Wireless Transport Layer Security
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WTLS is derived from TLS. WTLS uses similar semantics adapted for a low bandwidth mobile device. The main changes are:
- Compressed data structures — Where possible packet sizes are reduced by using bit-fields, discarding redundancy and truncating some cryptographic elements.
- New certificate format — WTLS defines a compressed certificate format. This broadly follows the X.509 v3 certificate structure, but uses smaller data structures.
- Packet based design — TLS is designed for use over a data stream. WTLS adapts that design to be more appropriate on a packet based network. A significant amount of the design is based on a requirement that it be possible to use a packet network such as SMS as a data transport.
WTLS has been superseded in the WAP Wireless Application Protocol 2.0 standard by the End-to-end Transport Layer Security Specification.
WTLS uses cryptographic algorithms and in common with TLS allows negotiation of cryptographic suites between client and server.
An incomplete list:
- Key Exchange and Signature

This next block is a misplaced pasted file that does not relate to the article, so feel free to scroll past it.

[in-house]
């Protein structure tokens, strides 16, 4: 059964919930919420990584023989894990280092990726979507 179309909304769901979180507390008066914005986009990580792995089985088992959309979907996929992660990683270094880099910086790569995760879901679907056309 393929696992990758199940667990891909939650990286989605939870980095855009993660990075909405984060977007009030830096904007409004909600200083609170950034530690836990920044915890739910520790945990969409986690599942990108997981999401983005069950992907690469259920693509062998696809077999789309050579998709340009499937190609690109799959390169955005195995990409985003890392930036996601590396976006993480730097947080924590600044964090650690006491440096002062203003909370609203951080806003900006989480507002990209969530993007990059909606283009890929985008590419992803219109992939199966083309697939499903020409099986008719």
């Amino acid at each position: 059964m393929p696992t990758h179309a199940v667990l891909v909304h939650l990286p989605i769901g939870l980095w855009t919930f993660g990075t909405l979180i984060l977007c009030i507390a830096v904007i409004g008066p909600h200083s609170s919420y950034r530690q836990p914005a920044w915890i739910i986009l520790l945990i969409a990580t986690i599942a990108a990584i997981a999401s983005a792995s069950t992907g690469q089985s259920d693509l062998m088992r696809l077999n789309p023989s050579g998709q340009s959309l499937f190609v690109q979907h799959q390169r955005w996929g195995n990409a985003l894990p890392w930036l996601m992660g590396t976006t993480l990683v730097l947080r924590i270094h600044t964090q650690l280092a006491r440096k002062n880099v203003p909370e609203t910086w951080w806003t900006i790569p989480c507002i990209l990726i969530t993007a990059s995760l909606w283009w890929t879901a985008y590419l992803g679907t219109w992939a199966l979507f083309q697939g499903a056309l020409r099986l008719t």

- Symmetric Encryption
- Message Digest
- Encryption/Decryption at the gateway — in the WAP architecture the content is typically stored on the server as uncompressed WML (an XML DTD). That content is retrieved by the gateway using HTTP and compressed into WBXML, in order to perform that compression the gateway must be able to handle the WML in cleartext, so even if there is encryption between the client and the gateway (using WTLS) and between the gateway and the originating server (using HTTPS) the gateway acts as a man-in-the-middle. This gateway architecture serves a number of purposes: transcoding between HTML and WML; content providers need not implement WBXML compression; removes reliance on DNS; enables a walled garden
- Digest truncation — HMAC message digests are truncated to reduce transmission overhead, this reduces the theoretical effectiveness of the HMAC potentially reducing the data integrity protection.
- Inadequate review — WTLS is significantly different from TLS, it is not clear that the changes made to WTLS have not in some way weakened the security. The use of a new certificate format is an example of this. The format defined in the WTLS specification may not be appropriate for all the uses to which a certificate may be used.
- Client Implementation – As there are no official specifications which WTLS implementations must adhere to, many may use insecure cryptographic algorithms or key generation processes. In some client software, WTLS may even be disabled.
As mentioned above the client and server negotiate the cryptographic suite. This happens when the session is started, briefly the client sends a list of supported algorithms and the server chooses a suite, or refuses the connection. The standard does not mandate support of any algorithm. An endpoint (either client or server) that needs to be interoperable with any other endpoint may need to implement every algorithm (including some covered by intellectual property rights).